With an appropriate attack program and observation programs, patient outcome may still be compromised if the patient delays many hours before seeking medical care. Most of the benefit from aggressive medical intervention in the patient with an acute MI is during the first hour or two of symptoms.(8) For multiple reasons most patients delay many hours before seeking medical care.(39-41) The median delay in seeking medical care is > 2 hours.(6,7) With these long patient delays in seeking medical care, even prompt medical intervention (less than 1/2 hour hospital delay in administering thrombolytics) is of limited effectiveness since most of the myocardial tissue has necrosed;(42-44) the window of opportunity for intervention has closed. If the patient delays seeking medical care until the myocardial tissue is non-viable, the physician can only treat the complications of AMI.

Thus, prevention of patient delay in seeking medical care has a potentially greater impact on improving patient outcome than application of expensive, complex medical care in the hospital. Outreach programs educate the public to seek medical help as soon as symptoms begin that could represent AMI, including chest pain, chest discomfort, syncope, and faintness.(45-47) Annually, 540,000 patients suffer an AMI and present to the hospital. They would benefit from earlier arrival at the hospital. Outreach programs also educate the public to seek medical help as soon as prodromal symptoms begin that could represent angina. Most AMI patients have had prodromal symptoms days to weeks before they suffer their AMI.(27-31) If these patients seek medical care at the time of their prodromal symptoms, and the physician identifies they are at risk of an AMI, then the AMI may be avoided. Multi-faceted approaches, such as the Early Heart Attack Care (EHAC) program, utilize a broad range of techniques, i.e., videotapes, deputization programs, and school programs, to educate and motivate the public to seek medical care before it is too late.(48)

Outreach programs also seek to improve outcome by educating the public on the value of modifying risk factors for coronary artery disease. Smoking has a profound effect on the development of coronary artery disease. Cessation of smoking can significantly reduce an individual's chance of developing an AMI.(49-50) Hypertension and hyperlipidemia are also treatable factors for the development of atherosclerosis and coronary artery disease. Proper medical management of hypertension(51-53) and hyperlipidemia(54-55) reduce the individual's risk of AMI. Exercise conditioning can also significantly reduce the risk of AMI.(56-57) Model educational programs have been developed by the American Heart Association to educate the public on these issues. The emergency physician and the ED can play an instrumental role in public education on reducing risk factors for AMI.

Chest Pain Unit Design
The CPU in the ED is designed for the optimal delivery of diagnostic and therapeutic modalities to patients with chest discomfort. The units have the appropriate diagnostic testing available to identify patients with an AMI and acute ischemic coronary disease. The CPU is equipped to resuscitate patients who become unstable.

Design of the CPU in the ED will vary between hospitals as many hospitals have different ED configurations. The area of the ED designated for the attack program should be designed to expedite administration of acute therapy to the patient with AMI. This may be a specifically designated area of the ED or a mobile cart with the appropriate equipment. The area of the ED designated for the observation program should be equipped to identify patients with ischemic coronary syndromes as well as AMI. This may be a designated unit or individual beds appropriately equipped and staffed. An ED with a small volume of patients with chest pain may provide services in usual ED beds while an ED with a large volume of patients with chest pain may have a separate physical site, separate nursing services, and a separate nursing station.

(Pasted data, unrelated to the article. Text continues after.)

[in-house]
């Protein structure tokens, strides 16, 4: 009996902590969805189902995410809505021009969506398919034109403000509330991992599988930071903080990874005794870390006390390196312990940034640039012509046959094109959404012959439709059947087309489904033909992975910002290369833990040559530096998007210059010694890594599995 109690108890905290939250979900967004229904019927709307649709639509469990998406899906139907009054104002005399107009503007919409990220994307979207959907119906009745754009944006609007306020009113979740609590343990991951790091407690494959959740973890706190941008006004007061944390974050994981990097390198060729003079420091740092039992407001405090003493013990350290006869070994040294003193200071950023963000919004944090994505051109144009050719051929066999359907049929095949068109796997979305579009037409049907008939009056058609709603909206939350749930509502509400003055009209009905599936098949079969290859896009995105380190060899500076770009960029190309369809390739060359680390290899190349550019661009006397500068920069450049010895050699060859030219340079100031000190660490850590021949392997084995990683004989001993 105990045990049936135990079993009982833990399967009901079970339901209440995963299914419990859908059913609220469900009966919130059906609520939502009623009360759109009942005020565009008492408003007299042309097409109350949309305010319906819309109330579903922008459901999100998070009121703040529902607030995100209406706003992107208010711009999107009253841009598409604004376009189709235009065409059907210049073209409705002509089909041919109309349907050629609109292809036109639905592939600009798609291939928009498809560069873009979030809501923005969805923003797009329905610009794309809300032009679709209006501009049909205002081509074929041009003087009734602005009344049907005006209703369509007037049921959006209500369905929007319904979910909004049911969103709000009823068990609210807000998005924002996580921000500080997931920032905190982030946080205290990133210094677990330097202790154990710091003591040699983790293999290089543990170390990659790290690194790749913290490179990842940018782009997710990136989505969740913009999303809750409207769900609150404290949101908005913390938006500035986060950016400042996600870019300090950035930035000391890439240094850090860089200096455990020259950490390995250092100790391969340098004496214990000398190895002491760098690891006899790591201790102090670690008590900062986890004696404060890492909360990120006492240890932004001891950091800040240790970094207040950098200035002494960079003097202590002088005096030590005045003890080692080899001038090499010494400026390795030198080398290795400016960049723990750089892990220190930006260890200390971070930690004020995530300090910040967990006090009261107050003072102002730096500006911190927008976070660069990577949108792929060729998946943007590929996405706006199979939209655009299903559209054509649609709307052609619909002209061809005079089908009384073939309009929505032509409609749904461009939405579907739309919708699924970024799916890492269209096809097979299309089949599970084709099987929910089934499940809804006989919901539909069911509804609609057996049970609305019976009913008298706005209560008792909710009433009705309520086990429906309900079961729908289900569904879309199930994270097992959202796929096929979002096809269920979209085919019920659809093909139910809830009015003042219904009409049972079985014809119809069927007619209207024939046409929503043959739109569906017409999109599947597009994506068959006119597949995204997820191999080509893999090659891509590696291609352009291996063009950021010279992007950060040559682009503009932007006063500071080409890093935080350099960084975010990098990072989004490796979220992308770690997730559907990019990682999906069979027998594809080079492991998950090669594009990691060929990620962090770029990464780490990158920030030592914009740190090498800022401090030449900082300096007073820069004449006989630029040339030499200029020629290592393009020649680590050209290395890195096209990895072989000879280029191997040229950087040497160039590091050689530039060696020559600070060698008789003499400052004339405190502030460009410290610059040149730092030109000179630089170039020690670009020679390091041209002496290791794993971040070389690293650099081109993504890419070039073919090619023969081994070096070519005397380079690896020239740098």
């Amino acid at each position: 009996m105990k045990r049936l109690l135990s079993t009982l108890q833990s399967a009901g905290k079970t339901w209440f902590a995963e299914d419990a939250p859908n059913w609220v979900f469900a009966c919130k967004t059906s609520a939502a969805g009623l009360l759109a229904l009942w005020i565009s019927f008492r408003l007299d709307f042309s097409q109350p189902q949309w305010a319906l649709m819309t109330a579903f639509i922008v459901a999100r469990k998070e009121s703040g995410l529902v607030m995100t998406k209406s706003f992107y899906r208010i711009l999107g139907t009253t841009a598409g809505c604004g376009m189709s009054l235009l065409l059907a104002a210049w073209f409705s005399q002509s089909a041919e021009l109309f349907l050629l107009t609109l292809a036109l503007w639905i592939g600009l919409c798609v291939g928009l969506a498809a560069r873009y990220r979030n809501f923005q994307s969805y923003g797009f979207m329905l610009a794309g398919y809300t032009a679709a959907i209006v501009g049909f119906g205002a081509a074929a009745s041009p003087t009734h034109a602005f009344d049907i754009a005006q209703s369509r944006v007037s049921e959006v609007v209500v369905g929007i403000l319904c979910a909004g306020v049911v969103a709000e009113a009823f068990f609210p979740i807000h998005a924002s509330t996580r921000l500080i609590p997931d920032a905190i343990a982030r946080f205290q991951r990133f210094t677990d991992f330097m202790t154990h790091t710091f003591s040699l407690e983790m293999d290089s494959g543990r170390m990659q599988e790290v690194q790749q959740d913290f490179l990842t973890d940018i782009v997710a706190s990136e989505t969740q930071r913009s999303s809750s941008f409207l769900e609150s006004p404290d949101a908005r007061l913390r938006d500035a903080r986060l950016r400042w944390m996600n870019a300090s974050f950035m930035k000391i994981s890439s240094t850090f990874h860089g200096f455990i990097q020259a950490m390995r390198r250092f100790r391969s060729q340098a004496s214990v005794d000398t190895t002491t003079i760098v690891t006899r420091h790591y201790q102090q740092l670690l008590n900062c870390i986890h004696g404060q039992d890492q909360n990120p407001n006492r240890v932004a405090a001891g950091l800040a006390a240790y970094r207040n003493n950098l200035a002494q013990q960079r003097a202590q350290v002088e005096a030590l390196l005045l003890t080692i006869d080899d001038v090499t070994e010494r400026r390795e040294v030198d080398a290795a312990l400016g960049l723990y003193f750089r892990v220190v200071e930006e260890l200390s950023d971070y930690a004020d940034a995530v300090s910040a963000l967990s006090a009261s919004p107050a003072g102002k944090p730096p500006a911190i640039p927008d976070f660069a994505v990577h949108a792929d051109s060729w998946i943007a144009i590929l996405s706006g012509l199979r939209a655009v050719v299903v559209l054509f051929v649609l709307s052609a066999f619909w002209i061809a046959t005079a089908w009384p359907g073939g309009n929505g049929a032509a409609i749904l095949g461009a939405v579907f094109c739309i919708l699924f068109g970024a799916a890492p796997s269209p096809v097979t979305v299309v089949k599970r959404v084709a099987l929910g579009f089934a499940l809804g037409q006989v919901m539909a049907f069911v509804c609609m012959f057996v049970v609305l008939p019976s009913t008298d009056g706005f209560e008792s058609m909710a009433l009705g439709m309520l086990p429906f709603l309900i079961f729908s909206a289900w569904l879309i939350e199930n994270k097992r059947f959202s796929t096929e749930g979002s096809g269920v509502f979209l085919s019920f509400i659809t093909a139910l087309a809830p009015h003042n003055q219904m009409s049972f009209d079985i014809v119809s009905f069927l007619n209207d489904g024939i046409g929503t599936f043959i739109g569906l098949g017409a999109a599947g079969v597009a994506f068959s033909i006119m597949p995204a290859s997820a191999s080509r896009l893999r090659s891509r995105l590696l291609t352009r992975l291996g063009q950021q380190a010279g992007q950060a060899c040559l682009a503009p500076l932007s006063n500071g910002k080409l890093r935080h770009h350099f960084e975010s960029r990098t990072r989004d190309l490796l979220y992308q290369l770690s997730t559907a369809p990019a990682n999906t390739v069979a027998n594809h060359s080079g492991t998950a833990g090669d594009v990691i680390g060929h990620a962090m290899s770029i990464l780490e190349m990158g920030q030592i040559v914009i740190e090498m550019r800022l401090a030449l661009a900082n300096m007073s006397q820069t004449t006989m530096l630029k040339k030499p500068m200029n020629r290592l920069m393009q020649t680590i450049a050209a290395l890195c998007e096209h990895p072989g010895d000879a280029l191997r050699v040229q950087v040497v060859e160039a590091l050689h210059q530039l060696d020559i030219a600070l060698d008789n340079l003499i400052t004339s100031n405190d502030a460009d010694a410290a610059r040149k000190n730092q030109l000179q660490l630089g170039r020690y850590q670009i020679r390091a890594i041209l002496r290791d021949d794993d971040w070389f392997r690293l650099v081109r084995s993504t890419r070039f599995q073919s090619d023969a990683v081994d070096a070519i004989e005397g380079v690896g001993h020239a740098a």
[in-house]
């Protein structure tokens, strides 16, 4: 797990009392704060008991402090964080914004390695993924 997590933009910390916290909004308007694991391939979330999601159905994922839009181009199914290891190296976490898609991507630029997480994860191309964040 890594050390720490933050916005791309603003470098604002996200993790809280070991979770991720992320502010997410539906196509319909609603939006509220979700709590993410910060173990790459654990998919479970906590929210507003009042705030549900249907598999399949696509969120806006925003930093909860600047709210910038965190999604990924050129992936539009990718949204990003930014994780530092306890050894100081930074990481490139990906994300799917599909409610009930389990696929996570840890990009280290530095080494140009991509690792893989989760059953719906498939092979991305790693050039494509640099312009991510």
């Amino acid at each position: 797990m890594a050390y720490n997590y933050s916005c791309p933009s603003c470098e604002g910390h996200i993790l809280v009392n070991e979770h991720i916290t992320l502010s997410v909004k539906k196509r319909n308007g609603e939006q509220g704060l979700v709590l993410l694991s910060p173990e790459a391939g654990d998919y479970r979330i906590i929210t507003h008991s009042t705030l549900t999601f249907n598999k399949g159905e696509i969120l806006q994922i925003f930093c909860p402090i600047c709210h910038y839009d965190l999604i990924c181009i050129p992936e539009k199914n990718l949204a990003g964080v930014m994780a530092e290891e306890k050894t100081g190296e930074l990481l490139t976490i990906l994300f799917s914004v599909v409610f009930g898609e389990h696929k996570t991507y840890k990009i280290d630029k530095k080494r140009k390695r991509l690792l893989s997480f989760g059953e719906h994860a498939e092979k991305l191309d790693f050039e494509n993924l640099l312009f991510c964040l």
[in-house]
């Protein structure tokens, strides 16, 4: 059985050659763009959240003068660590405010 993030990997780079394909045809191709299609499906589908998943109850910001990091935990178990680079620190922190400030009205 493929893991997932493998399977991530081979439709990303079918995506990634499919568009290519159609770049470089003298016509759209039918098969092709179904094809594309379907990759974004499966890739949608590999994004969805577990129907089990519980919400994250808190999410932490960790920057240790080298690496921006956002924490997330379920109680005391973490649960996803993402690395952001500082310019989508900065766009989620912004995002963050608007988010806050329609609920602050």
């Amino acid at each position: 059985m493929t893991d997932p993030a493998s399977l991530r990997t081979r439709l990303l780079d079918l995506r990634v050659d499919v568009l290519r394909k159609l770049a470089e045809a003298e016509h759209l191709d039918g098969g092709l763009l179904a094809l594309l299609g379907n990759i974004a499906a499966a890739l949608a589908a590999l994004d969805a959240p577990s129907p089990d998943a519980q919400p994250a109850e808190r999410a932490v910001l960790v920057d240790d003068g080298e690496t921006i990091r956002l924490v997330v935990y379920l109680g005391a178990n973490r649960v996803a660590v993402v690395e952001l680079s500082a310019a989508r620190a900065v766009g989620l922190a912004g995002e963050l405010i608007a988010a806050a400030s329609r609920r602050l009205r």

Cardiovascular monitors are necessary for all patients evaluated in CPUs. The American College of Cardiology guidelines for cardiovascular monitoring call for adequate human surveillance 24 hours per day with "the degree of human surveillance required being inversely proportional to the sophistication and reliability of cardiovascular equipment."(58) The CPU typically contains patients with low to moderate probability of AMI. A single nurse for each patient is not required: constant human surveillance at the monitor is not necessary. Monitors with advanced features such as arrhythmia alarms, arrhythmia memory, and ST segment trend monitoring are the rational choice for a CPU.

Several authoritative sources are available on the design of ED CPUs. The American Institute of Architects (AIA) Guidelines on Health Care Facilities includes a section with specifications for ED observation units.(59) This includes recommendations on the size and structure of the ED observation rooms. The ACEP textbook on ED Design has a chapter on the design of ED observation units(60) and a chapter on the design of "Chest Pain ED's".(61) Multiple model designs are reviewed and the relation between structure and function discussed. ACEP's practice management committee has published information on ED observation beds(62) and this has recently been updated by ACEP's Observation Section.(63) These guidelines emphasize the need to design the treatment areas to be consistent with the type of service offered. Treatment areas for patients with symptoms requiring non monitored beds (abdominal pain, asthma) are designed differently than treatment areas for patients with symptoms requiring monitored beds (chest pain, syncope).

Chest Pain Unit Staffing
Traditional staffing standards for emergency departments assume a standard mix of services provided in the ED. The number of staff required to provide services is proportional to the number of patients treated in the facility. For emergency physicians, the standard is one physician is required for every 4,000 to 4,500 patient visits to the emergency department per year. This corresponds with the emergency physician providing 22-24 minutes of service to the average patient.(64-67) The standard for nursing care is one nurse is required for every 1,500 to 3,000 patient visits to the emergency department per year.(68) This corresponds with the emergency nurse providing 38 to 76 minutes of service to the average patient. The staff are distributed on the day, evening, and night shift proportional to the frequency of patient arrival in the ED during those shifts. Most departments have the greatest influx of patients during the evening shift and the second half of the day shift. They will require substantial staffing during these periods of peak demand.